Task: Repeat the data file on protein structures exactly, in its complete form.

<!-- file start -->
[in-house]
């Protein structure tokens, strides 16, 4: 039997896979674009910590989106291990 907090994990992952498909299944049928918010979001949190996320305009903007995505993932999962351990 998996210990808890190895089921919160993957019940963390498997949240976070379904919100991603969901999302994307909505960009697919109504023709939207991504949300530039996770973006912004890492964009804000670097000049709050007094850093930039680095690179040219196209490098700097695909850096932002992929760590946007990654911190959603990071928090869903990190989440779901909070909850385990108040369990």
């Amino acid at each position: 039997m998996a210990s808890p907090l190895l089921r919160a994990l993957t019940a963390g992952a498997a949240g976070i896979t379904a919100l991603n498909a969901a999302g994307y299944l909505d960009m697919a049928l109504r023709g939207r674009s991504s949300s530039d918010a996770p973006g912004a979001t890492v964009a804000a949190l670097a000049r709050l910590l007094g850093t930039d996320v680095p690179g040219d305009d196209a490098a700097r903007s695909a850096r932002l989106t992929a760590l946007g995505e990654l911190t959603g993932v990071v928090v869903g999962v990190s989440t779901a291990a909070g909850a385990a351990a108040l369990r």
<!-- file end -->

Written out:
[in-house]
């Protein structure tokens, strides 16, 4: 039997896979674009910590989106291990 907090994990992952498909299944049928918010979001949190996320305009903007995505993932999962351990 998996210990808890190895089921919160993957019940963390498997949240976070379904919100991603969901999302994307909505960009697919109504023709939207991504949300530039996770973006912004890492964009804000670097000049709050007094850093930039680095690179040219196209490098700097695909850096932002992929760590946007990654911190959603990071928090869903990190989440779901909070909850385990108040369990």
């Amino acid at each position: 039997m998996a210990s808890p907090l190895l089921r919160a994990l993957t019940a963390g992952a498997a949240g976070i896979t379904a919100l991603n498909a969901a999302g994307y299944l909505d960009m697919a049928l109504r023709g939207r674009s991504s949300s530039d918010a996770p973006g912004a979001t890492v964009a804000a949190l670097a000049r709050l910590l007094g850093t930039d996320v680095p690179g040219d305009d196209a490098a700097r903007s695909a850096r932002l989106t992929a760590l946007g995505e990654l911190t959603g993932v990071v928090v869903g999962v990190s989440t779901a291990a909070g909850a385990a351990a108040l369990r």